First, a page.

Well, I am writing as a would-be marathoner for the 2nd time. While I understand the decision made to cancel the NYC Marathon; it didn’t change how heartbreaking it was for me after all the months of training and fundraising for the American Cancer Society. Knowing that I had a spot in the 2013 NYC Marathon was exciting, but at the same time I knew it meant another 6 months of heavy lifting in order to train properly. To be honest, a part of me was scared I wouldn’t do it, that something between now and then would prevent me from completing my marathon. I was also feeling so low. The most heartbreaking part of the NYC Marathon was how the runners were treated before the race was cancelled and even after the race was cancelled. Runners who raised millions for charity had already been out helping and volunteering – yet the negative attention hit the runners hard. I, being one of them, was wounded by the bum rap.
It’s important to realize, that owning how I feel doesn’t mean I don’t respect the efforts as NYC recovers from Hurricane Sandy. Frankly, I hope the experience awakens NYC residents and that the same vigor for protecting and helping the homeless or suffering in New York continues.
Fortunately, I was overwhelmed and healed by the kind words from my supporters. Many reminded me that it is about the journey and that in their hearts, I was already a marathoner. When I ran on Sunday, November 4th, with my team in Prospect Park (having raised over $10,000 for the Red Cross as a part of the activity) – tears sprung to my eyes as supporters in the park said “Looking good, marathoner!” Even though everyone was encouraging me to “build my own marathon,” I didn’t feel it in my heart.
Shattered dreams were quickly reassembled thanks to the generosity of the Philly Marathon & the support of my American Cancer Society team, DetermiNation. Thanks to both, I have been offered the chance to officiate my training and fundraising efforts this Sunday, November 18th as a part of the Philly Marathon. I didn’t expect to be in Philly, but a warm welcome expects me anyway!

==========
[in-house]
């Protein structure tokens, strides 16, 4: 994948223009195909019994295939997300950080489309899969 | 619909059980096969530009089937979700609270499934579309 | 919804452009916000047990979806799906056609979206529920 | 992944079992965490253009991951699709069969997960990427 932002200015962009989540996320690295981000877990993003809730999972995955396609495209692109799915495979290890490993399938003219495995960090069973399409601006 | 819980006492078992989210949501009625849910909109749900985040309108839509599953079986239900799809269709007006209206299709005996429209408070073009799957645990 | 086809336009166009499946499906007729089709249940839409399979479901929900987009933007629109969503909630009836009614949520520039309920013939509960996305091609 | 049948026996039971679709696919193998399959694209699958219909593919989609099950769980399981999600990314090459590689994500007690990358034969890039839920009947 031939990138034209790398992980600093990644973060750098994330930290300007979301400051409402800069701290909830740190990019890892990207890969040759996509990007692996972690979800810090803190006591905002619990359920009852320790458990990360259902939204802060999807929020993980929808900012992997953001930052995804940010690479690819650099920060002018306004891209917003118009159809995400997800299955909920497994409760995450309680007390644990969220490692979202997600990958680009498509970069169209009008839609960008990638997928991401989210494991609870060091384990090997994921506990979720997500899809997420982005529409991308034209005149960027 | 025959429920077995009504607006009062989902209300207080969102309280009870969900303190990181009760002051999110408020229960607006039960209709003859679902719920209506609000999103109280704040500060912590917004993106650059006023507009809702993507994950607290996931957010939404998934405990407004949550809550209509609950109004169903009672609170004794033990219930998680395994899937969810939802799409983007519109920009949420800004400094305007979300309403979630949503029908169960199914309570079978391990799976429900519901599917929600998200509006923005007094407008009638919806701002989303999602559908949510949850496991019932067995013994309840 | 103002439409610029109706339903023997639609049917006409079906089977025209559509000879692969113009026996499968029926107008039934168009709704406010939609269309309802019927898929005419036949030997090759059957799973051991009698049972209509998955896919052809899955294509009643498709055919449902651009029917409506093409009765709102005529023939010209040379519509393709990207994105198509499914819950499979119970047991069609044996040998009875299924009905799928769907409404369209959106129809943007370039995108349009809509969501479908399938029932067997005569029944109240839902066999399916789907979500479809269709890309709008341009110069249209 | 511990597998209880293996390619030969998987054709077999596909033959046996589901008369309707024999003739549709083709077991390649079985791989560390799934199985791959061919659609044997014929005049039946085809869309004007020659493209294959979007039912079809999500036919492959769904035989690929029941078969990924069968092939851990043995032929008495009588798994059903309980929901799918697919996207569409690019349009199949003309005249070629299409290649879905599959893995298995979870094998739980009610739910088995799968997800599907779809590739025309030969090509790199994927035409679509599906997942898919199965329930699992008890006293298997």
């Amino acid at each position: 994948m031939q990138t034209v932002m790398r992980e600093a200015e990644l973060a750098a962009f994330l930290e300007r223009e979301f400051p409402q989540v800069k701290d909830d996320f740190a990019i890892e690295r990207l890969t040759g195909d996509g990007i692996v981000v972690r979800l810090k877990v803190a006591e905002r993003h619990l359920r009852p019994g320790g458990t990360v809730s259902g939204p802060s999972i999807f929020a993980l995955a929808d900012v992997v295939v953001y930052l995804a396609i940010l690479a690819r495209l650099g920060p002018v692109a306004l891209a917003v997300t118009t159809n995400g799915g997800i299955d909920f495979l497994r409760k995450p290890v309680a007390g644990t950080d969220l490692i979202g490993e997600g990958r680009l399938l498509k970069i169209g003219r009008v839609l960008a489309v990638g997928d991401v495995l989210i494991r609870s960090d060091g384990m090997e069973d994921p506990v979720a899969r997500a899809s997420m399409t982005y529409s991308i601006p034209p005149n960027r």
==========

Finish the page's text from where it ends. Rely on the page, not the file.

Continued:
So it’s important to know why I chose the American Cancer Society as my charity. During my childhood, one of the brightest spots in my life – hands down – was the time I spent with my grandparents, John and Ursula Grogan. My grandfather was a heavy smoker, like I was just 6 months ago, and died from lung cancer when I was just a pre-teen. After battling Hodgkin’s Lymphoma for 12 years, my grandmother died just 6 weeks after my grandfather passed. Losing them at such a young age impacted me beyond words can describe. It’s why this charity hits so close to home for me too, as a former smoker – I run the same risk my grandfather did of suffering lung cancer. Through my involvement with the American Cancer Society, I learned that so many of my friends and their families have been impacted by cancer as well. I want to make a difference in these lives. As a result, here is my final #FF Fundraising Friday plea: I would really love to hit my goal of $5,000 for the American Cancer Society. If you have a few dollars and wouldn’t mind tossing a little coin my way to help me celebrate this exciting weekend ahead – I would greatly appreciate it. Please visit my fundraising page here: http://bit.ly/xahndra. If you are interested in tracking me on race day, Philly Marathon has indicated they will have a tracker program that can be sent to your phone. The directions say to check the website on race day (click here). My bib number is #14794, and my corral assignment is 4-Gray.
Thanks again everyone for your support and encouragement over these last 6 months and especially these last 2 weeks.